In wavelength division multiplexing (WDM) systems, the requirement for gain flatness over a large bandwidth increases as the number of communications channels to be transported increases. For example, in systems designed for carrying 32 communications channels a current proposal is to use erbium-doped ZBLAN glass (ZrF4—BaF2—LaF3—AlF3—NaF), which has a gain ripple of less than 7% over a region approaching 30 nm in width. Although this performance is good, similar performance can be obtained using conventional silica-based fibres in association with known filtering and/or equalisation techniques (although an increase in pump power is required, which increases costs), or using other hybrid silica-fibre design.

The present invention seeks to provide a glass composition having a particularly flat gain characteristic in the 1.5 μm wavelength region.

The present invention seeks further to provide a glass composition having a flat gain characteristic, in the 1.5 μm wavelength region, over a bandwidth wider than that typically obtainable using silica-based fibres and with filtering techniques, or silica/hybrid active fibres.

Now, the emission spectrum of the erbium ions present in erbium-doped ZBLAN glass compositions is around 20 nm wider than that in silica-based glass compositions. The present inventors have found that erbium emission over an even wider bandwidth occurs in erbium-doped borate glasses, and that these glasses are well suited for applications in optical amplification.

SUMMARY OF THE INVENTION

More particularly, the present invention provides a glass composition comprising an erbium-doped borate, wherein at least 30 mole percent of the glass composition is made up of B2O3.

Advantageously, the glass compositions according to the invention comprise 0.01 to 10, or yet more advantageously 0.01 to 2.5, parts by weight of Er2O3 and 0 to 6 parts by weight of Yb2O3 for 100 parts by weight made up, as follows:

SiO2 0-30 mol. % B2O3 30-90 mol. % Al2O3 0-15 mol. %
GeO2 0-50 mol. % Sb2O3 0-60 mol. % TeO2 0-50 mol. %
Σ(X2O) 0-20 mol. % Σ(YO) 0-20 mol. % BaO 0-15 mol. %
La2O3 0-5 mol. % Y2O3 0-5 mol. % Ga2O3 0-5 mol. %
Ta2O5 0-5 mol. % TiO2 0-5 mol. %

In a first preferred embodiment of the invention, the glass composition includes equal to or less than 30 mole percent of SiO2.

It has been found that glass compositions according to the first preferred embodiment of the invention have a flat gain characteristic over a bandwidth of almost 50 nm. This approaches the performance required for a practical WDM system transporting 64 channels.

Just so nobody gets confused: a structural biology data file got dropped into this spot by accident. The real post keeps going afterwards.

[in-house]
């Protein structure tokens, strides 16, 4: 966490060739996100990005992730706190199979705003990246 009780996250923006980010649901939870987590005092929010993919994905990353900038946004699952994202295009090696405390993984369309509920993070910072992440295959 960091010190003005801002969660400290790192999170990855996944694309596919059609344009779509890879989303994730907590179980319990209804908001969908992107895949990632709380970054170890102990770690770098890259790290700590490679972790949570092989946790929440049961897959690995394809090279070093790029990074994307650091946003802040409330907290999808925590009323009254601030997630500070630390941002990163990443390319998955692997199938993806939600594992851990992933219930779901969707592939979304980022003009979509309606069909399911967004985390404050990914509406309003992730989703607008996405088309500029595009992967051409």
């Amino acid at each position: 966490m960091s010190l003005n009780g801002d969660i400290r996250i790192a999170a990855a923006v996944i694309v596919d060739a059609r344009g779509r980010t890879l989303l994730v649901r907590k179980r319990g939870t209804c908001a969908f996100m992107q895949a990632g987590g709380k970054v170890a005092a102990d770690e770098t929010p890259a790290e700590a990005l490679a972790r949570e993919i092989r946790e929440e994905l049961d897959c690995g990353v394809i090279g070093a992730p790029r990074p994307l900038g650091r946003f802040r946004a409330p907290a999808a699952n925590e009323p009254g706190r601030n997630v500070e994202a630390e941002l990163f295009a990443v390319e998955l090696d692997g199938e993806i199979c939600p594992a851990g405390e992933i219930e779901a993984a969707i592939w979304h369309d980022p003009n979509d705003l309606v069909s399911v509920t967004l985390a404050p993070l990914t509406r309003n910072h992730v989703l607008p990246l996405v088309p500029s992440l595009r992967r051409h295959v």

The quantum efficiency of the glass compositions according to the first preferred embodiment of the invention can be improved by preparing the composition in a process including the step of full dehydration (in which the glass is melted under dry conditions), or in a glass purification process consisting in the use of ultrapure raw materials.

In a second preferred embodiment of the invention, the glass composition includes less than or equal to 5 mol. % of La2O3 and the ratio of B2O3 to (ΣX2O+ΣYO) is equal to or greater than 3.5 or, more advantageously, equal to or greater than 4.5, where X2O represents any monovalent metal oxides present and YO represents any divalent metal oxides present.

It has been found that glass compositions according to the second preferred embodiment of the invention have a flat gain characteristic over a particularly wide bandwidth, typically around 80 nm.

In the glass compositions according to the second preferred embodiment of the invention, it has been found advantageous for X2O to comprise Li2O, and YO to comprise PbO.

The fluorescence lifetime of glass compositions according to the second preferred embodiment of the invention is improved when the preparation of the glass composition includes the step of dehydration. The improvement of lifetime is particularly noticeable in the case of compositions including heavier cations, such as Pb, Te, Sb, and Bi.

Structural and other properties of the glass compositions can be tailored by selective addition of up to 5 mol. % of a component such as ZrO2, TiO2, Y2O3, Ta2O5, Gd2O3 or La2O3. It is to be noted that this list of components is not exhaustive.